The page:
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As title says, the meaning of both eludes me.

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17  
not really, depends on your native language and the context you're thinking in :) –  Maciek Sep 11 '09 at 12:47
67  
@Lasse: not true. A definition both defines and declares ;-) –  Steve Jessop Sep 11 '09 at 12:56
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Frankly, I had a lot of trouble learning which was which, so I didn't find the names obvious. I had no problem with the meanings, just which names to associate with the meanings. –  David Thornley Sep 11 '09 at 14:10
4  
Still, it's not a duplicate question, since this asks about C/C++, whereas that other question asked about all languages, or none, in general. It just has duplicate answers (since in that other question, some answers chose to ignore all language except C and/or C++). –  Steve Jessop Sep 11 '09 at 14:23
1  
@DavidThornley I use this trick: a definition gives a finer description of a given variable or function. To remember this, I recall that the middle of the word "definition" has a resemblance to the word "finer". :) –  Marco Leogrande Jul 27 '12 at 6:39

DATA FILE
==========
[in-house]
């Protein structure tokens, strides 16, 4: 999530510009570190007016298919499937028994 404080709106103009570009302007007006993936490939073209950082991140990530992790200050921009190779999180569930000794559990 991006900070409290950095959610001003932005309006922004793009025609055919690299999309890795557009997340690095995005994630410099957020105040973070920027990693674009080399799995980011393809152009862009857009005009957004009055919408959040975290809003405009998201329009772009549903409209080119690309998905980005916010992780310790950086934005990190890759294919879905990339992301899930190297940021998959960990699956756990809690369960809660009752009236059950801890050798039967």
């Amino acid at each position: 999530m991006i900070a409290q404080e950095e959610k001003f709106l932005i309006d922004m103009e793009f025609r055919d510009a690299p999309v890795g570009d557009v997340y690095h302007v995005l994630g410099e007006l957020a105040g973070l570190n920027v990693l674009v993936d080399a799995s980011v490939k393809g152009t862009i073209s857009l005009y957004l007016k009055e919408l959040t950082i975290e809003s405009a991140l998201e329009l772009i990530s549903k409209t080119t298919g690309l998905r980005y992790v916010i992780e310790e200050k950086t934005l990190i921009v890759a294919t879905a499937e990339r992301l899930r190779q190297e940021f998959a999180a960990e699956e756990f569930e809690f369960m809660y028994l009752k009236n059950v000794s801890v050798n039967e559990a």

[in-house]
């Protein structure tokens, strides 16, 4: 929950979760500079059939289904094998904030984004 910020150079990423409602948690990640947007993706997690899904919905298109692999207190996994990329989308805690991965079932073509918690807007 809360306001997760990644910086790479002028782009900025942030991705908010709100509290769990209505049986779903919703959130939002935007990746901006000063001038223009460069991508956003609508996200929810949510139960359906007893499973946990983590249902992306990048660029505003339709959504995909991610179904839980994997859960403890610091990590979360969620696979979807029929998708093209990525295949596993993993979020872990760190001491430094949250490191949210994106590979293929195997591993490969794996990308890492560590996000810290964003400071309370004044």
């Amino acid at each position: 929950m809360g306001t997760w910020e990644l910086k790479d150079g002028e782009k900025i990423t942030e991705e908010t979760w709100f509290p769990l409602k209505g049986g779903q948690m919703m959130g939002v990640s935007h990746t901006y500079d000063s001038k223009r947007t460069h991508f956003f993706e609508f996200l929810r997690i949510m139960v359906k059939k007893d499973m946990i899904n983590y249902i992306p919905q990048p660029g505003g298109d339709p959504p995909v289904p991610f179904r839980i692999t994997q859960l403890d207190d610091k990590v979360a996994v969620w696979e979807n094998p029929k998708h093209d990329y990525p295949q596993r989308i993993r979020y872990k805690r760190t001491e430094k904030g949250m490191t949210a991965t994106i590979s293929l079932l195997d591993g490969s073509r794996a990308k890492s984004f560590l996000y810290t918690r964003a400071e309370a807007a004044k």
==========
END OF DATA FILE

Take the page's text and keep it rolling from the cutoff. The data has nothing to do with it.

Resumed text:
18 Answers 18

up vote 315 down vote accepted

A declaration introduces an identifier and describes its type, be it a type, object, or function. A declaration is what the compiler needs to accept references to that identifier. These are declarations:

extern int bar;
extern int g(int, int);
double f(int, double); // extern can be omitted for function declarations
class foo; // no extern allowed for class declarations

A definition actually instantiates/implements this identifier. It's what the linker needs in order to link references to those entities. These are definitions corresponding to the above declarations:

int bar;
int g(int lhs, int rhs) {return lhs*rhs;}
double f(int i, double d) {return i+d;}
class foo {};

A definition can be used in the place of a declaration.

An identifier can be declared as often as you want. Thus, the following is legal in C and C++:

double f(int, double);
double f(int, double);
extern double f(int, double); // the same as the two above
extern double f(int, double);

However, it must be defined exactly once. If you forget to define something that's been declared and referenced somewhere, then the linker doesn't know what to link references to and complains about a missing symbols. If you define something more than once, then the linker doesn't know which of the definitions to link references to and complains about duplicated symbols.


Since the debate what is a class declaration vs. a class definition in C++ keeps coming up (in answers and comments to other questions) , I'll paste a quote from the C++ standard here.
At 3.1/2, C++03 says:

A declaration is a definition unless it [...] is a class name declaration [...].

3.1/3 then gives a few examples. Amongst them:

struct S { int a; int b; }; // defines S, S::a, and S::b
struct S; // declares S

To sum it up: The C++ standard considers struct x; to be a declaration and struct x {}; a definition. (In other words, "forward declaration" is something of a misnomer, since there are no other forms of class declarations in C++.)